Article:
03-14-13 | Blog Post
On Tuesday, Microsoft released their security bulletin for the month of March. This marks the second month in a row that Microsoft has needed a cumulative security update for Internet Explorer, again patching remote code execution vulnerabilities within the browser. Of the seven updates, four are considered critical, the others rated important.
The update for Internet Explorer patches nine vulnerabilities, one of which was publicly disclosed, and can be exploited in the event that a user views a specially crafted web-page using IE. This is rated critical for Internet Explorer 6-10. It will require a restart.
There were also remote code execution vulnerabilities found within Microsoft Silverlight and all supported versions of Microsoft Visio Viewer 2010. Both of these vulnerabilities at their worst could allow the attacker to gain the same rights as the user.
Last of the critical updates addresses four vulnerabilities found in Microsoft SharePoint and SharePoint Foundation. In the event that a user clicks on a specially crafted URL and goes to a targeted SharePoint site, the attacker has the potential to successfully execute an elevation of privilege exploit. Microsoft has resolved these issues by making changes to the way Microsoft SharePoint server validates URLs and user input.
The important updates include two vulnerabilities that would allow information disclosure in Microsoft Office for Mac, as well as OneNote. Lastly, there’s a kernel-mode driver vulnerability that would allow an elevation of privilege on all supported releases of Microsoft windows, in the event that the attacker is able to get physical access to the system.
Again, one of the biggest and best practices to lower the risk to your company being affected by similar issues would be to only give users as many rights within a system as absolutely necessary. Keeping users at a level of need-to-know means that if a an attacker does end up successfully allowing a remote code execution exploit, their access is still limited. As Thu wrote in an earlier blog, people are the weakest link in security, and limiting access is a good way to address that, along with security training and policies.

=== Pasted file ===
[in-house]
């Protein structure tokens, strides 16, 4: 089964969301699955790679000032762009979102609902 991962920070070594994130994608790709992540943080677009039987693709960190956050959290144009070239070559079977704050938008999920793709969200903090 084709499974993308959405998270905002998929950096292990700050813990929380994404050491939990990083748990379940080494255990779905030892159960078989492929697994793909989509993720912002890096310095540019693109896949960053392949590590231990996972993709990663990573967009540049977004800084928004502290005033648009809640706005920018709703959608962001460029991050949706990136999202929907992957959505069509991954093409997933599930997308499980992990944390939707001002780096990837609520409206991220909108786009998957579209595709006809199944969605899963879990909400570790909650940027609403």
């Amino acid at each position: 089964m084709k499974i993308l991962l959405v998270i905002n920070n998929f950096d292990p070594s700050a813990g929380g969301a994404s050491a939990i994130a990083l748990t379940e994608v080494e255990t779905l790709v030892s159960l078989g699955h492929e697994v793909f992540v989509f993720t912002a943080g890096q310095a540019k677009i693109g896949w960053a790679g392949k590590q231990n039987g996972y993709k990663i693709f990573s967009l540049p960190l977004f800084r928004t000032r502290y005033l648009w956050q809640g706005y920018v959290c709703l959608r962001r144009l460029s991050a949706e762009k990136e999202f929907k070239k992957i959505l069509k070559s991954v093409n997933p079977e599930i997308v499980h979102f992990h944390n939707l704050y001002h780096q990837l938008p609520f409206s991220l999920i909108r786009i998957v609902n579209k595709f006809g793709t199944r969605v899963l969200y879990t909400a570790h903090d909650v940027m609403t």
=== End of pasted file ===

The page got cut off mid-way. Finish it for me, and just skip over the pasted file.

February Microsoft Security Updates
Internet Explorer takes the spotlight in this month’s Microsoft Security Updates. There were 12 updates for February, 5 of which are considered critical. Here’s the lowdown on the five critical vulnerabilities covered on Tuesday. Cumulative Security Update for Internet Explorer … Continue reading →
January Microsoft Security Updates
In January’s Microsoft security updates, there are two critical patches to speak of. The first is a vulnerability in Windows Print Spooler components, where a print server that receives a specially crafted print job could allow for remote code execution. … Continue reading →
December Microsoft Security Update
December’s Microsoft security updates were published Tuesday, the 11th. There were seven patches, predominantly regarding remote code execution in Office, Windows, and IE. In Internet Explorer there were critical vulnerabilities, the worst of which, caused by a user going to … Continue reading →
November Microsoft Security Update
This Tuesday Microsoft released their November updates, with a few critical patches to take a look at. The biggest updates involved three vulnerabilities within Internet Explorer, as well as the first updates for all Windows releases, including Windows 8. The … Continue reading →